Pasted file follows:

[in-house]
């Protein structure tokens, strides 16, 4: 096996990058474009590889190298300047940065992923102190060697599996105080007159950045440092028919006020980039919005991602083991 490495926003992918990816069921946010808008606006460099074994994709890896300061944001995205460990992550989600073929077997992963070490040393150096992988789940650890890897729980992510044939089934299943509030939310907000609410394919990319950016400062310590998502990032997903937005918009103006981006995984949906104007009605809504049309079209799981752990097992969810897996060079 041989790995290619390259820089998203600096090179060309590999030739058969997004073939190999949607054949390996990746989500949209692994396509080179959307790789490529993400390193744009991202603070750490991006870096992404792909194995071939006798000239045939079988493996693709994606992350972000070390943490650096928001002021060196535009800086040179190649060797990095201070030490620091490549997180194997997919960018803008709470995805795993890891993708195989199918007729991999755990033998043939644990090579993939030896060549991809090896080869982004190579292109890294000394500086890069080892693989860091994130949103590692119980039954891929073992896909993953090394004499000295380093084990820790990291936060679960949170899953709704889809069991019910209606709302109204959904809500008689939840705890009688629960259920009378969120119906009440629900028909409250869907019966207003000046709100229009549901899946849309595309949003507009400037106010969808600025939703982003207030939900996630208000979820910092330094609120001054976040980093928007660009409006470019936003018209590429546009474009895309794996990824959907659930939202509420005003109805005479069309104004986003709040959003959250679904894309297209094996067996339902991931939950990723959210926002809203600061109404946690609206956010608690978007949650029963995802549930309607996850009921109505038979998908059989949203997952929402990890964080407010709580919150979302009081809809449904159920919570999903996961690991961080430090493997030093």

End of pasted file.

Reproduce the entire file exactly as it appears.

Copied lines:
[in-house]
């Protein structure tokens, strides 16, 4: 096996990058474009590889190298300047940065992923102190060697599996105080007159950045440092028919006020980039919005991602083991 490495926003992918990816069921946010808008606006460099074994994709890896300061944001995205460990992550989600073929077997992963070490040393150096992988789940650890890897729980992510044939089934299943509030939310907000609410394919990319950016400062310590998502990032997903937005918009103006981006995984949906104007009605809504049309079209799981752990097992969810897996060079 041989790995290619390259820089998203600096090179060309590999030739058969997004073939190999949607054949390996990746989500949209692994396509080179959307790789490529993400390193744009991202603070750490991006870096992404792909194995071939006798000239045939079988493996693709994606992350972000070390943490650096928001002021060196535009800086040179190649060797990095201070030490620091490549997180194997997919960018803008709470995805795993890891993708195989199918007729991999755990033998043939644990090579993939030896060549991809090896080869982004190579292109890294000394500086890069080892693989860091994130949103590692119980039954891929073992896909993953090394004499000295380093084990820790990291936060679960949170899953709704889809069991019910209606709302109204959904809500008689939840705890009688629960259920009378969120119906009440629900028909409250869907019966207003000046709100229009549901899946849309595309949003507009400037106010969808600025939703982003207030939900996630208000979820910092330094609120001054976040980093928007660009409006470019936003018209590429546009474009895309794996990824959907659930939202509420005003109805005479069309104004986003709040959003959250679904894309297209094996067996339902991931939950990723959210926002809203600061109404946690609206956010608690978007949650029963995802549930309607996850009921109505038979998908059989949203997952929402990890964080407010709580919150979302009081809809449904159920919570999903996961690991961080430090493997030093």